Why is the G7 still ignoring what scientists and economists say?

Image credit: Yale Climate Connections

Image credit: Yale Climate Connections

Despite the scientific and economic consensus – that 80% of known fossil fuels must be left in the ground if humanity is to avoid allowing climate change to become unstoppable and irreversible (IEA, IMF, IPCC, OECD, etc.) – the best the G7 can do is propose that we stop burning fossil fuels by the end of the century… If the BBC report of the second day of this week’s G7 Summit in Germany is to be believed, this may be due to more tangible fears of a Greek exit from the Euro-zone and/or emerging threats like Islamic State. However, I suspect that our global politicians are simply unwilling or unable to face the reality that such a proposal – that humanity can take 85 years to wean itself off its hydrocarbon addiction – is not a strategy that a significant proportion of species on Earth are likely to survive… But please don’t take my word for it, just Google “80% of species face extinction by climate change” and take a look at the results you get, like this one: One in six species faces extinction as a result of climate change (i.e. even 17% would be significant). The above article, on The Conservation website, cites research recently published by the author, Mark Urban, in the Science journal; the abstract of which reads as follows:

Current predictions of extinction risks from climate change vary widely depending on the specific assumptions and geographic and taxonomic focus of each study. I synthesized published studies in order to estimate a global mean extinction rate and determine which factors contribute the greatest uncertainty to climate change–induced extinction risks. Results suggest that extinction risks will accelerate with future global temperatures, threatening up to one in six species under current policies. Extinction risks were highest in South America, Australia, and New Zealand, and risks did not vary by taxonomic group. Realistic assumptions about extinction debt and dispersal capacity substantially increased extinction risks. We urgently need to adopt strategies that limit further climate change if we are to avoid an acceleration of global extinctions. Urban, M.C. (2015), ‘Accelerating extinction risk from climate change’, Science 348 (6234) pp.571-573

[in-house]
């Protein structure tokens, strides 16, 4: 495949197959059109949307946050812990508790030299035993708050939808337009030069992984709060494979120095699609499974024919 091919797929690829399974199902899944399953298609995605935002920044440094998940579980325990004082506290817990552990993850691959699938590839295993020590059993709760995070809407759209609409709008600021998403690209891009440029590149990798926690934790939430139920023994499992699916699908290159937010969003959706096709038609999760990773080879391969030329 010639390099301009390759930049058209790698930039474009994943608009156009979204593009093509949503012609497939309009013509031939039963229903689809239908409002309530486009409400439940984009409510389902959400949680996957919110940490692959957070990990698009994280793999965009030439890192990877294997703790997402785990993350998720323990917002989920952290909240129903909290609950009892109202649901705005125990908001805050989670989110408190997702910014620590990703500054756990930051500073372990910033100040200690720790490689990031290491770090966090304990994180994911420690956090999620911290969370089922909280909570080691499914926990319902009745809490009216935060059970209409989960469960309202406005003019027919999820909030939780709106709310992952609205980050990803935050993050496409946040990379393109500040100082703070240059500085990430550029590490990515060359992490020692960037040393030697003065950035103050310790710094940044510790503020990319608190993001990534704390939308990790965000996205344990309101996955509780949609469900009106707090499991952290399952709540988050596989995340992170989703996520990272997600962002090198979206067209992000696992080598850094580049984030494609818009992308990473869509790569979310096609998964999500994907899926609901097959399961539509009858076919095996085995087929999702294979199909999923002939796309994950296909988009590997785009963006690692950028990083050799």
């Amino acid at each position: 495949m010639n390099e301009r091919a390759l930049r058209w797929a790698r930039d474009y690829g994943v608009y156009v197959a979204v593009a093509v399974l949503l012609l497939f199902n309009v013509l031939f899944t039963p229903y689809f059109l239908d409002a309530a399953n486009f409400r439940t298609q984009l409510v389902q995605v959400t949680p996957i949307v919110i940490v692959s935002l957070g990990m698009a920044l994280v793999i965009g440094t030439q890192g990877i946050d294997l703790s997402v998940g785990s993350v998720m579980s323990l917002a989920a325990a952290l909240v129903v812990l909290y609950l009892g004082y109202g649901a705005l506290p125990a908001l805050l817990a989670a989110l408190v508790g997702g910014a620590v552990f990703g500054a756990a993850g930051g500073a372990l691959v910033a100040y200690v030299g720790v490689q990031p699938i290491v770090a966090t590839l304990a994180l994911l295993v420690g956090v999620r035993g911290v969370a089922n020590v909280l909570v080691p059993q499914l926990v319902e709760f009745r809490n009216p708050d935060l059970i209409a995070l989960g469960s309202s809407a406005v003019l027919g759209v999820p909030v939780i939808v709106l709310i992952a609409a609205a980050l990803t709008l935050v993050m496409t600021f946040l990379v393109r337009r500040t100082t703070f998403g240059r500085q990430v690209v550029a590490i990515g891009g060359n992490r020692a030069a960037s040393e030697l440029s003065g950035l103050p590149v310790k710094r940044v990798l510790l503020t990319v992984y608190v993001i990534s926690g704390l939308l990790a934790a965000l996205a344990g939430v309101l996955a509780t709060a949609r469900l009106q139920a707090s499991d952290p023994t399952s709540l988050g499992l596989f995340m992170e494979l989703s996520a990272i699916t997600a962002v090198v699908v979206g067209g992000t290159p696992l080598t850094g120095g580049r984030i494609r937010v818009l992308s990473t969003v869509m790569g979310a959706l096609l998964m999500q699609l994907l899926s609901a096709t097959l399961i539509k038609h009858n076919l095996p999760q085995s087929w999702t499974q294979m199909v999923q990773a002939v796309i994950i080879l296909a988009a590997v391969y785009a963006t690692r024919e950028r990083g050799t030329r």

17% may be a lot less than 80% but, as this most recent synthesis of available research states, previous estimates of the risk “vary widely” and – given the complexity of ecological systems upon which we rely for food production (etc) – I think most biologists would agree that 17% is still very significant. The scientific and economic consensus is that global CO2 emissions must peak within a decade in order to avoid a runaway greenhouse effect taking hold. Is failing to do this really a risk that humanity should be taking? As the BBC has pointed out, the G7’s stance may well signal (to investors) that the end of fossil fuel era is approaching. However, whereas the G7’s mid-century target is for emissions to be cut 40-70% globally compared with 2010, the scientific and economic consensus makes the G7 appear reckless and/or complacent in suggesting that we can afford to burn fossil fuels at all past 2050. Ultimately, I think the reason for humanity’s collective failure to address the urgency of the need for action on climate change comes down to psychology. After all, being in denial is cheaper than being in therapy. See: http://www.yaleclimateconnections.org/2015/06/the-why-arent-we-acting-on-climate-change-bookshelf/ Addendum Also worthy of note is this attempt by The Carbon Brief to be positive about the G7’s communique: http://www.carbonbrief.org/blog/2015/06/g7-leaders-target-zero-carbon-economy/


About Rick Altman

Possibly just another 'Climate Cassandra' crying 'Wolf' in cyberspace. However, the moral of the old children's story is that the Wolf eventually turned up!
This entry was posted in Climate Science, Cognitive Dissonance, Denial, Economics, Environment, Fossil Fuels, Insanity, IPCC, Politics, Psychology and tagged , , , , , , , , , , . Bookmark the permalink.

3 Responses to Why is the G7 still ignoring what scientists and economists say?

  1. catweazle666 says:

    I note that climate change didn’t appear at all on the list of concerns at the Bilderberger get-together. Do you think it is just possible that the advice the World leaders are getting from their advisers has changed over the past year or eighteen months, Rick?


  2. Pingback: Fracking off in Lancashire (and elsewhere?) | Anthropocene Reality

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